Intended for healthcare professionals

News News Analysis

Rogue breast surgeon Ian Paterson: what has the inquiry told us?

BMJ 2020; 368 doi: (Published 11 February 2020) Cite this as: BMJ 2020;368:m560

Linked Opinion

The Paterson case is not a one-off—it indicates systemic weaknesses in the NHS

  1. Gareth Iacobucci
  1. The BMJ

Last week an independent inquiry into how the rogue breast surgeon Ian Paterson was able to inflict harm on patients over more than decade described the UK healthcare system as “dysfunctional at almost every level.” Gareth Iacobucci summarises the findings

What went wrong?

“This report is primarily about poor behaviour and a culture of avoidance and denial,” concluded the retired bishop Graham James, who led the independent inquiry into how the consultant surgeon Ian Paterson was able to work for more than a decade in the NHS and private sector despite concerns about his professional competence and conduct.12

Paterson is currently serving a 20 year prison sentence after being convicted of counts of wounding with intent.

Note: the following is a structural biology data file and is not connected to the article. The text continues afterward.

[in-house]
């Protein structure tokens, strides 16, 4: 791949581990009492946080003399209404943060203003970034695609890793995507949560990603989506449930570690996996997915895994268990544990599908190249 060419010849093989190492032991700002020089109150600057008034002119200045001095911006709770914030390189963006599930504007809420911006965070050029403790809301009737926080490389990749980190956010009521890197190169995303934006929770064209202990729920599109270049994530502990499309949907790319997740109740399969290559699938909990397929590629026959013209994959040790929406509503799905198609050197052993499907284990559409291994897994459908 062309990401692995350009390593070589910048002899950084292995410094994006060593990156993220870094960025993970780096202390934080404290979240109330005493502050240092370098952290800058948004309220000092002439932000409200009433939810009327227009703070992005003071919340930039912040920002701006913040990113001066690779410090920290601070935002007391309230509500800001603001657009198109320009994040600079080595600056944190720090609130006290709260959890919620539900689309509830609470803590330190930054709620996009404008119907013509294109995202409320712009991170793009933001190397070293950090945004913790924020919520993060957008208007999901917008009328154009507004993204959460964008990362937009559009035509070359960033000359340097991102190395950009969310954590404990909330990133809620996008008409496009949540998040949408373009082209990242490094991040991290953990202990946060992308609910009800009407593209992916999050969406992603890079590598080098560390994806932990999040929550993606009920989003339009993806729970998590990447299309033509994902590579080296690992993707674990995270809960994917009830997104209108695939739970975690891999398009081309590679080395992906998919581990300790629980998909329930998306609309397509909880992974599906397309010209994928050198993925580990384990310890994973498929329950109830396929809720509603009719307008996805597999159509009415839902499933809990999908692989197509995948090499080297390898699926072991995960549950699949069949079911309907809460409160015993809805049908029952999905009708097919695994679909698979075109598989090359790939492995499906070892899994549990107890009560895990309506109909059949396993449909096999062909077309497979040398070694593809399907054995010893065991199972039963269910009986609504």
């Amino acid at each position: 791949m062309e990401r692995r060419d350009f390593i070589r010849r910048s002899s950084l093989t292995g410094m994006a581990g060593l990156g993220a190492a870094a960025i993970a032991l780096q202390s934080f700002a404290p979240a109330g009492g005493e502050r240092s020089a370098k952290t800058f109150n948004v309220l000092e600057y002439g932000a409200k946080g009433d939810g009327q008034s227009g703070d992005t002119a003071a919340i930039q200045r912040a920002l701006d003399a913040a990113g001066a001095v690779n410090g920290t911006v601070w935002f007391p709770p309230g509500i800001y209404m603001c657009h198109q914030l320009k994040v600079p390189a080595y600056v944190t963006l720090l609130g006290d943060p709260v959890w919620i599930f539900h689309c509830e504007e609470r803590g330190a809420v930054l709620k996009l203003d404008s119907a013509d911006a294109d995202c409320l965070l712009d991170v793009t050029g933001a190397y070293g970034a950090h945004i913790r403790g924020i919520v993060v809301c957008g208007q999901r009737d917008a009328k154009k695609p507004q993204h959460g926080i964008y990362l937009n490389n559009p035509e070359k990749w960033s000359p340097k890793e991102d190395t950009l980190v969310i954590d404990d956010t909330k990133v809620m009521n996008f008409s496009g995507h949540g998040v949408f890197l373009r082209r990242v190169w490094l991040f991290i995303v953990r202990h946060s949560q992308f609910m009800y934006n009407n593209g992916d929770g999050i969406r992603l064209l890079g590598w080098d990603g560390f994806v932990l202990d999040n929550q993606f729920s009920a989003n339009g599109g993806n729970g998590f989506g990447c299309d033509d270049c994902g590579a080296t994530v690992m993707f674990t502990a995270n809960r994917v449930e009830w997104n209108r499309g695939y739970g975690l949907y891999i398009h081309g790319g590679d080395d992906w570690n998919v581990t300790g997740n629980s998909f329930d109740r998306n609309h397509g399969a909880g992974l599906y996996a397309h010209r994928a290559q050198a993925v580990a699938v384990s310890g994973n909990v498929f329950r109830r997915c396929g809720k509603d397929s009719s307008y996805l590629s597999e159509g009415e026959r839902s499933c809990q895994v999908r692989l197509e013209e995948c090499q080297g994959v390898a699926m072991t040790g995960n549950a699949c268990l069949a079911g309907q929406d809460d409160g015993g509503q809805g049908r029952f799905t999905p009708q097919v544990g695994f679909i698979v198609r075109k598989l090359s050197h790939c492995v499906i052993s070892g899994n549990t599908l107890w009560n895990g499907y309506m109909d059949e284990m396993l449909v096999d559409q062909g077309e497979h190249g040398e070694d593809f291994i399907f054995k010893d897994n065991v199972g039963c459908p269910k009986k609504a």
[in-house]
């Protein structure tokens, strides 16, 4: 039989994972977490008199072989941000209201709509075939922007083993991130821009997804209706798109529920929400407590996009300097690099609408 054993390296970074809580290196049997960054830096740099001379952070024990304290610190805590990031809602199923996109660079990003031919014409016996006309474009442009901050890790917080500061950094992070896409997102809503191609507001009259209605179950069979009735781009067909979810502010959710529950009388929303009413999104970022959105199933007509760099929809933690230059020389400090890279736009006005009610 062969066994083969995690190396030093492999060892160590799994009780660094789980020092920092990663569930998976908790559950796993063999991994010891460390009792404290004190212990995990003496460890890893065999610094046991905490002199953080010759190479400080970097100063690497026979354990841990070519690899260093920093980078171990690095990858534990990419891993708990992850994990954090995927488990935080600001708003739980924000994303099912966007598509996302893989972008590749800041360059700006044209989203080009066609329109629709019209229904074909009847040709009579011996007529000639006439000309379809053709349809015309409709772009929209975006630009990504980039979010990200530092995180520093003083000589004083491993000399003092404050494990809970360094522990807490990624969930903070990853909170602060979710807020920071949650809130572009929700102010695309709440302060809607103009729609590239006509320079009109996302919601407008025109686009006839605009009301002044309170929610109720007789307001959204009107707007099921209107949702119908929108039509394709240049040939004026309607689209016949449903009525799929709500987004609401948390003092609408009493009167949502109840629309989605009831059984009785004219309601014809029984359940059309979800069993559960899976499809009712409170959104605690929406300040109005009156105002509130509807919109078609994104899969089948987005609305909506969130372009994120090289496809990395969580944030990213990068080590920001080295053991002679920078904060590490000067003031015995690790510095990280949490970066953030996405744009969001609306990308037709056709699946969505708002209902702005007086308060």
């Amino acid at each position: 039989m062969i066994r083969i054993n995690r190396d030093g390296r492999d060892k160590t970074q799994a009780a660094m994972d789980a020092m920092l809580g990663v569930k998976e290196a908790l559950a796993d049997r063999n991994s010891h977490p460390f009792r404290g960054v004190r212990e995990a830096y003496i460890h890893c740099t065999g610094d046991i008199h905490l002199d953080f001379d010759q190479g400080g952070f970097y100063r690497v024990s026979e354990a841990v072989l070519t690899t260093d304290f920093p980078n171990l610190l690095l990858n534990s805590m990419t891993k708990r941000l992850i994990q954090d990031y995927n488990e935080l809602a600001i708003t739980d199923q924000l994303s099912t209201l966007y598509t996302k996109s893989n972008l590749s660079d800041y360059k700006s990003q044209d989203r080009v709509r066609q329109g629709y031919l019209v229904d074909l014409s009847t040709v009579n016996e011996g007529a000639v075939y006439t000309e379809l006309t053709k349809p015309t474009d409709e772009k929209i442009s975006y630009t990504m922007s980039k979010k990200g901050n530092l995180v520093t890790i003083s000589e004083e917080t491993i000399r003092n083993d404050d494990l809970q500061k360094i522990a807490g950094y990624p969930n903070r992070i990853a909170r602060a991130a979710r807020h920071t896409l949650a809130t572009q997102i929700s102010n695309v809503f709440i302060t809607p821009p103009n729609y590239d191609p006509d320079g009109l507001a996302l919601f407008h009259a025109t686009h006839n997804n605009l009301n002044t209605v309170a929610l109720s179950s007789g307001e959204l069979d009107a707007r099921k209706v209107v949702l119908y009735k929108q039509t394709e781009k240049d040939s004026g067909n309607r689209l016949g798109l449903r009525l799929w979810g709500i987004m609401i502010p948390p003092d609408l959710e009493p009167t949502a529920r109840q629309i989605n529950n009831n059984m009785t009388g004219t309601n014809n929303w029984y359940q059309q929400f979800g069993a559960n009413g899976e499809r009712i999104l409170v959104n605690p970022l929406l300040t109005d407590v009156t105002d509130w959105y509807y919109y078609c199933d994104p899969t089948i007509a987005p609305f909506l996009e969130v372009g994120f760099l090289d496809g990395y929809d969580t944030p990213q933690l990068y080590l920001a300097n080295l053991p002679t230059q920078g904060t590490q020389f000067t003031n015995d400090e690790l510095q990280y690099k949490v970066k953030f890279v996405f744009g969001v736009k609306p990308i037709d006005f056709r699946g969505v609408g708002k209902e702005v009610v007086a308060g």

Of Paterson’s former patients who gave evidence, 80 were treated by Heart of England NHS Foundation Trust, 92 were treated privately at hospitals run by Spire Healthcare, and five were NHS patients treated by Spire.

The inquiry heard that the hospitals failed to look closely at the procedures Paterson was carrying out to make sure he was qualified and permitted to do them. Clinical appraisal systems failed to pick up concerns about him, subsequent monitoring did not pick up any problems, and there was also “a failure of both the independent sector and the NHS to communicate fully with each other,” the inquiry said. It also heard that financial considerations seemed to …

View Full Text

Log in

Log in through your institution


* For online subscription